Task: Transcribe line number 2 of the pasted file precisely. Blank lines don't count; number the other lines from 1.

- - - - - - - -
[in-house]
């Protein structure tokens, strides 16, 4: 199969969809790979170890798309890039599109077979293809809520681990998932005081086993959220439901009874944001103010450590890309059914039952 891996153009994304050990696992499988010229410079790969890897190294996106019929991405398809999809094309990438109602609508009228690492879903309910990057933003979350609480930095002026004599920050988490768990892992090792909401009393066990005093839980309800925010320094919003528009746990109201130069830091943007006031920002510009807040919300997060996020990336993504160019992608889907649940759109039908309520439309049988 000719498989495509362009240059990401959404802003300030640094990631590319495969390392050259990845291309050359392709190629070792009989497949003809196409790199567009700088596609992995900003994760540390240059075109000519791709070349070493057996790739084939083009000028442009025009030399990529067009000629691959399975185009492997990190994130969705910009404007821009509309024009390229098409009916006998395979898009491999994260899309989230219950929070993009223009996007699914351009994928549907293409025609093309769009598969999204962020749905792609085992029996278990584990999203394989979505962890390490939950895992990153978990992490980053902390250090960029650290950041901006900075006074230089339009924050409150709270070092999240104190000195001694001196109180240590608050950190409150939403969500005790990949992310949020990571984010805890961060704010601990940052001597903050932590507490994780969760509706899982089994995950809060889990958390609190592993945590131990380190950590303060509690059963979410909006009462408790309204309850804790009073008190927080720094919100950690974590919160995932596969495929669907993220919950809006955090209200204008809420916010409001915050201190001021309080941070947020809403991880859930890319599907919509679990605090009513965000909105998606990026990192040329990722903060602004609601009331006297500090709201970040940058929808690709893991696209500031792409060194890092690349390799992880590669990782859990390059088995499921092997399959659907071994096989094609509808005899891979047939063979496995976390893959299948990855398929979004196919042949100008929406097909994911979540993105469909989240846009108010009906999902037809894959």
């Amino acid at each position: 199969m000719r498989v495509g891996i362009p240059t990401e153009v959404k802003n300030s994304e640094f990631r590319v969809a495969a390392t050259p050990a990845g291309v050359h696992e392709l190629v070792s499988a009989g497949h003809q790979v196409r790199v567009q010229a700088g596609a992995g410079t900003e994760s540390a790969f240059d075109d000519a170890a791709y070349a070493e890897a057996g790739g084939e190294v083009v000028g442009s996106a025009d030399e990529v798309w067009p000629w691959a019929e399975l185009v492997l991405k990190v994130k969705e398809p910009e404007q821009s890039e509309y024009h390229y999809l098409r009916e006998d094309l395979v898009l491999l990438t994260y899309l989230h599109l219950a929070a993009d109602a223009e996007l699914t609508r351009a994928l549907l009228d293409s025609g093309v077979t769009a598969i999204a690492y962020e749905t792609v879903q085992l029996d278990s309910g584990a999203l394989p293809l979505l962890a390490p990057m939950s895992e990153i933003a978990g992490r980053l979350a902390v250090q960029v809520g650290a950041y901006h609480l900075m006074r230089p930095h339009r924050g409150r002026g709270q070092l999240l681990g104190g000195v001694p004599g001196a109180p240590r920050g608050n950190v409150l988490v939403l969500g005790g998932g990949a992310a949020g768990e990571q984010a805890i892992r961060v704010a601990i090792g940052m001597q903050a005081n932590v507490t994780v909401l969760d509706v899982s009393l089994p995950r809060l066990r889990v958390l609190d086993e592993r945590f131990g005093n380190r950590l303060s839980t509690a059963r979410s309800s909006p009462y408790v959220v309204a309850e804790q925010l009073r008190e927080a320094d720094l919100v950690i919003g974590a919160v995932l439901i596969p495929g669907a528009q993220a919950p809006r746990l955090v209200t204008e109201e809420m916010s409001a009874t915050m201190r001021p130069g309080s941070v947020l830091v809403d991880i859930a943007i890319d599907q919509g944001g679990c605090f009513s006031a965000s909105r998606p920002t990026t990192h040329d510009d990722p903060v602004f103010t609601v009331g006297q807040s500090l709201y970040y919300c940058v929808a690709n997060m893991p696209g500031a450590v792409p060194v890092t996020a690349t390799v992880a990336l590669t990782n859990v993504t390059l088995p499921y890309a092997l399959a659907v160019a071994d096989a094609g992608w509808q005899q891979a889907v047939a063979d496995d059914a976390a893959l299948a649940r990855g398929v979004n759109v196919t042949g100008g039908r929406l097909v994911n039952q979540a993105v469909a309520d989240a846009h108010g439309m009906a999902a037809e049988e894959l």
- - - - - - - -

């Protein structure tokens, strides 16, 4: 199969969809790979170890798309890039599109077979293809809520681990998932005081086993959220439901009874944001103010450590890309059914039952 891996153009994304050990696992499988010229410079790969890897190294996106019929991405398809999809094309990438109602609508009228690492879903309910990057933003979350609480930095002026004599920050988490768990892992090792909401009393066990005093839980309800925010320094919003528009746990109201130069830091943007006031920002510009807040919300997060996020990336993504160019992608889907649940759109039908309520439309049988 000719498989495509362009240059990401959404802003300030640094990631590319495969390392050259990845291309050359392709190629070792009989497949003809196409790199567009700088596609992995900003994760540390240059075109000519791709070349070493057996790739084939083009000028442009025009030399990529067009000629691959399975185009492997990190994130969705910009404007821009509309024009390229098409009916006998395979898009491999994260899309989230219950929070993009223009996007699914351009994928549907293409025609093309769009598969999204962020749905792609085992029996278990584990999203394989979505962890390490939950895992990153978990992490980053902390250090960029650290950041901006900075006074230089339009924050409150709270070092999240104190000195001694001196109180240590608050950190409150939403969500005790990949992310949020990571984010805890961060704010601990940052001597903050932590507490994780969760509706899982089994995950809060889990958390609190592993945590131990380190950590303060509690059963979410909006009462408790309204309850804790009073008190927080720094919100950690974590919160995932596969495929669907993220919950809006955090209200204008809420916010409001915050201190001021309080941070947020809403991880859930890319599907919509679990605090009513965000909105998606990026990192040329990722903060602004609601009331006297500090709201970040940058929808690709893991696209500031792409060194890092690349390799992880590669990782859990390059088995499921092997399959659907071994096989094609509808005899891979047939063979496995976390893959299948990855398929979004196919042949100008929406097909994911979540993105469909989240846009108010009906999902037809894959």